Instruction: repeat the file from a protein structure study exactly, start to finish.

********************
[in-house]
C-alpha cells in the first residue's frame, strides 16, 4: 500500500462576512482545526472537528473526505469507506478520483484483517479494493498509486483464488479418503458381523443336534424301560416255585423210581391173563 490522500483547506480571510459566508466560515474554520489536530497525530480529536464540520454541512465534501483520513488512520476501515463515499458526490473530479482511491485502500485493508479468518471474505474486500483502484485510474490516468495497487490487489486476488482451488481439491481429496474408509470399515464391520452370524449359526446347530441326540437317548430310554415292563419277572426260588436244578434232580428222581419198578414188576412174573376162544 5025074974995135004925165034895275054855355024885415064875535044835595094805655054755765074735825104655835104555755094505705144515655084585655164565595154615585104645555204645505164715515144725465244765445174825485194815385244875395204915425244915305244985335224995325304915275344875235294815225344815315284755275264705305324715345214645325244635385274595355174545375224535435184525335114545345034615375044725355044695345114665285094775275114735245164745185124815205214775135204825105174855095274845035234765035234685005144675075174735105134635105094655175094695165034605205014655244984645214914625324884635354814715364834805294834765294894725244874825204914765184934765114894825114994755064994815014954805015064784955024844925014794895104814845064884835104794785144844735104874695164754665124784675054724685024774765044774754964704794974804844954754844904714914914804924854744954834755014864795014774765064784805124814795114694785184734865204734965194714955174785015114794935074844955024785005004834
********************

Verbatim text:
[in-house]
C-alpha cells in the first residue's frame, strides 16, 4: 500500500462576512482545526472537528473526505469507506478520483484483517479494493498509486483464488479418503458381523443336534424301560416255585423210581391173563 490522500483547506480571510459566508466560515474554520489536530497525530480529536464540520454541512465534501483520513488512520476501515463515499458526490473530479482511491485502500485493508479468518471474505474486500483502484485510474490516468495497487490487489486476488482451488481439491481429496474408509470399515464391520452370524449359526446347530441326540437317548430310554415292563419277572426260588436244578434232580428222581419198578414188576412174573376162544 5025074974995135004925165034895275054855355024885415064875535044835595094805655054755765074735825104655835104555755094505705144515655084585655164565595154615585104645555204645505164715515144725465244765445174825485194815385244875395204915425244915305244985335224995325304915275344875235294815225344815315284755275264705305324715345214645325244635385274595355174545375224535435184525335114545345034615375044725355044695345114665285094775275114735245164745185124815205214775135204825105174855095274845035234765035234685005144675075174735105134635105094655175094695165034605205014655244984645214914625324884635354814715364834805294834765294894725244874825204914765184934765114894825114994755064994815014954805015064784955024844925014794895104814845064884835104794785144844735104874695164754665124784675054724685024774765044774754964704794974804844954754844904714914914804924854744954834755014864795014774765064784805124814795114694785184734865204734965194714955174785015114794935074844955024785005004834